“EarthCore(EarthCore: A Podcast Novel)”:http://www.scottsigler.net/earthcore/ is a serialized audiobook (aka podcast or should we call this a bibliocast) of a novel by Scott Singler. Interestingly, Scott Sigler “tells the story( The history of EarthCore)”:http://www.scottsigler.net/earthcore/2005/03/history-of-earthcore.html of how the work was originally released as an e-book and was scheduled to appear in print but the publisher didn’t survive long enough. I can’t help but wonder, though, has he “checked the shelf(EarthCore / Scott Sigler)”:http://catalog.cantonpl.org/search/tearthcore/tearthcore/1,1,1,B/frameset&FF=tearthcore&1,0 at the Canton Public Library in Michigan?
Not being ones to jump too quickly on any bandwagon (which is generally a good thing because our patrons would not generally be considered early adopters), we have begun to explore the possibility of acquiring a plan for downloadable audiobooks. The choices appear to be “Audible(Audible.com Partners With Regional Public Library Programs for Internet-delivered Audiobooks)”:http://www.corporate-ir.net/ireye/ir_site.zhtml?ticker=ADBL&script=415&layout=-6&item_id=229790, “NetLibrary(RecordedBooks)”:http://www.netlibrary.com/recordedbooks/, and “Overdrive(OverDrive(r) Audio Books(r))”:http://www.overdrive.com/audiobooks/. Both of the latter are “Microsoft partners(NetLibrary and OverDrive Expand Microsoft’s Presence in Audiobook Market)”:http://www.drmwatch.com/ocr/article.php/3427371 and use “PlaysforSure(PlaysForSure – more music, more choices)”:http://www.playsforsure.com/, Microsoft’s proprietary “DRM(More DRM Avoidance)”:http://www.libraryplanet.com/2004/01/drm. PlaysforSure requires “Media Player 10(Downloads for Windows Media Player:)”:http://www.microsoft.com/windows/windowsmedia/download/default.asp?displang=en, which lets out not only all non-Windows users, but also many Windows users as well, since it only runs on XP. Also, it is limited to a “subset(Finding portable devices)”:http://www.playsforsure.com/FindPortableDevices.aspx of MP3 players, excluding at least one model popular with both the “public(Apple profits soar on iPod sales)”:http://news.bbc.co.uk/1/hi/business/4170111.stm and “Microsoft employees(Hide Your IPod, Here Comes Bill)”:http://www.wired.com/news/mac/0,2125,66460,00.html?tw=rss.GAD. The question is, will the market develop fast enough for these companies to survive, or will everyone just give up in disgust?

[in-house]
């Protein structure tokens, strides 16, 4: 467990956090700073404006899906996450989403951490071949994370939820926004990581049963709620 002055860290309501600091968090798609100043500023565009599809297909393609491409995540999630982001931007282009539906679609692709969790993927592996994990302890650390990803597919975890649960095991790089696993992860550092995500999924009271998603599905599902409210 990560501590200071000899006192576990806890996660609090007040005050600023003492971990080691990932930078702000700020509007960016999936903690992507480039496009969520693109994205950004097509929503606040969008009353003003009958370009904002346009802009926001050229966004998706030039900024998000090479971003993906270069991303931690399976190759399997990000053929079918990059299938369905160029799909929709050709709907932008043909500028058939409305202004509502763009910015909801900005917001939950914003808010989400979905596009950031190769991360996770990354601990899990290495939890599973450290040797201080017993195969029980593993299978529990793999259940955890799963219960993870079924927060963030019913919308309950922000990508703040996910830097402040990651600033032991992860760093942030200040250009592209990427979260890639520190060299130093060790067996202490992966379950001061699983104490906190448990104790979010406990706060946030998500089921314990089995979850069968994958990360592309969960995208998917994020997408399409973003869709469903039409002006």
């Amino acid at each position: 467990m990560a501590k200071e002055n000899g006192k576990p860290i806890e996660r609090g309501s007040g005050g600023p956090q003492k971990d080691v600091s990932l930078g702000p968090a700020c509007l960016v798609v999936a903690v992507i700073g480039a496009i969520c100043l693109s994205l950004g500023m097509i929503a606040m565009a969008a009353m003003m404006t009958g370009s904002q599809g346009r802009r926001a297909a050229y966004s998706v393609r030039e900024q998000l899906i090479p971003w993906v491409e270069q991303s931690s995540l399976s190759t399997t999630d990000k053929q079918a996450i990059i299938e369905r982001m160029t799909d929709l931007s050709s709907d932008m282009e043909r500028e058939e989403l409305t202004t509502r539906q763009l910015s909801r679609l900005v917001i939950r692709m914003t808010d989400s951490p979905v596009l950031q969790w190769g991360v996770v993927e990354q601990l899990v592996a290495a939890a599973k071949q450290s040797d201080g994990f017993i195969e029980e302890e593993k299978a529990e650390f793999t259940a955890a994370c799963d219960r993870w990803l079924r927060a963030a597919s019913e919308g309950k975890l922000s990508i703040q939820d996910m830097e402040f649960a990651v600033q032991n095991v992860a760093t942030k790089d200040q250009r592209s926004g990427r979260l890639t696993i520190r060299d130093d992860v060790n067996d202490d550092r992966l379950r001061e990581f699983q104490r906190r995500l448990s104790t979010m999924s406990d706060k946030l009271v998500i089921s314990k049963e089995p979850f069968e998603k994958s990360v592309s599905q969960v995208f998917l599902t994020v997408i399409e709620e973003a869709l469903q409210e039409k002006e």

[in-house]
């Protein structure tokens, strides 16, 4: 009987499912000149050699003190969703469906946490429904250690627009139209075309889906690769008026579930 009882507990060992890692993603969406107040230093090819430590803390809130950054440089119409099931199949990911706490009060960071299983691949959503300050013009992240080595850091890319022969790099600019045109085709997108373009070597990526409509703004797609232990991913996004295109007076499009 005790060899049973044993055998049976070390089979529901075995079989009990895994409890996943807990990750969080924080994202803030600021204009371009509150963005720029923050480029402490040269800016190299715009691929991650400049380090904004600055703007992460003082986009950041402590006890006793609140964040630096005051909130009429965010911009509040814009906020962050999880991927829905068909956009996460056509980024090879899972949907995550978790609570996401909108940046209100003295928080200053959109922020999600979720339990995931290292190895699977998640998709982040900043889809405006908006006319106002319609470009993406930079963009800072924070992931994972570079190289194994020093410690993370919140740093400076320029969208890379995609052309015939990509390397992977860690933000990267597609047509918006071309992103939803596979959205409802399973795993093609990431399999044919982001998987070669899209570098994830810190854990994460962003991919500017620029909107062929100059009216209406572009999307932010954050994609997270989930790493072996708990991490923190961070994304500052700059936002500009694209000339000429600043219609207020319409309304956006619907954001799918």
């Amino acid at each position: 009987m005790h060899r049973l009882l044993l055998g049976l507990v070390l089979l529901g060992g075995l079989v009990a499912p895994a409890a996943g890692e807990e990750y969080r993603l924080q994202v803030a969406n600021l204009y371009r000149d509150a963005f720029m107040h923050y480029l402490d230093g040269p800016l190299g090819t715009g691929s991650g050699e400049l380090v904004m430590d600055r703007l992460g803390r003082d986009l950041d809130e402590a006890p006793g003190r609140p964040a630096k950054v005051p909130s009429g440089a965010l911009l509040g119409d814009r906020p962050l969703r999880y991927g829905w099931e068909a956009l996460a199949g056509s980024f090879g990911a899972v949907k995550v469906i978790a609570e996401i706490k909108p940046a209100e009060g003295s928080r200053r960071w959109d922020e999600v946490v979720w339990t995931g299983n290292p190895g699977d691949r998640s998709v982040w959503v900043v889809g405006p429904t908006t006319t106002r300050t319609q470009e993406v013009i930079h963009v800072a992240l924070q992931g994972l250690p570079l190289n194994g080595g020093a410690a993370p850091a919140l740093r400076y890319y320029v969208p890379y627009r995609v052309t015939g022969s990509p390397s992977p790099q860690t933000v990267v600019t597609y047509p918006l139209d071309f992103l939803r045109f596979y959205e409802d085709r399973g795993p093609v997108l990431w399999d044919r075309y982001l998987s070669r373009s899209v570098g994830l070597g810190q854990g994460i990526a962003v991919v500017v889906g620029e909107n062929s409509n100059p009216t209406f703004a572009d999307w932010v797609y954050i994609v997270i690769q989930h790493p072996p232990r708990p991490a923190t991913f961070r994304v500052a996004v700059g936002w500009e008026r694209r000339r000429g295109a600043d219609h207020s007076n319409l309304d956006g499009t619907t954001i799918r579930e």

bq.The newest books in the New York Public Library don’t take up any shelf space. They are “electronic books(Welcome to The New York Public Library’s eBook Catalog)”:http://ebooks.nypl.org/DCDF4813-9361-4E21-89F7-5D85FFB8F1D9/10/61/en/Default.htm – 3,000 titles’ worth – and the library’s 1.8 million cardholders can point and click through the collection at www .nypl.org, choosing from among best sellers, nonfiction, romance novels and self-help guides. Patrons borrow them for set periods, downloading them for reading on a computer, a hand-held organizer or other device using free reader software. When they are due, the files are automatically locked out – no matter what hardware they are on – and returned to circulation, eliminating late fees. – “Tim Gnatek(Libraries Reach Out, Online)”:http://www.nytimes.com/2004/12/09/technology/circuits/09libr.html?ex=1103259600&en=40015d305096921b&ei=5043&partner=EXCITE
One of the problems that will hang over the Digital Revolution for a while yet is the problem of how to convert all the published text into digital form. Digital Divide Data
The Cleveland Public Library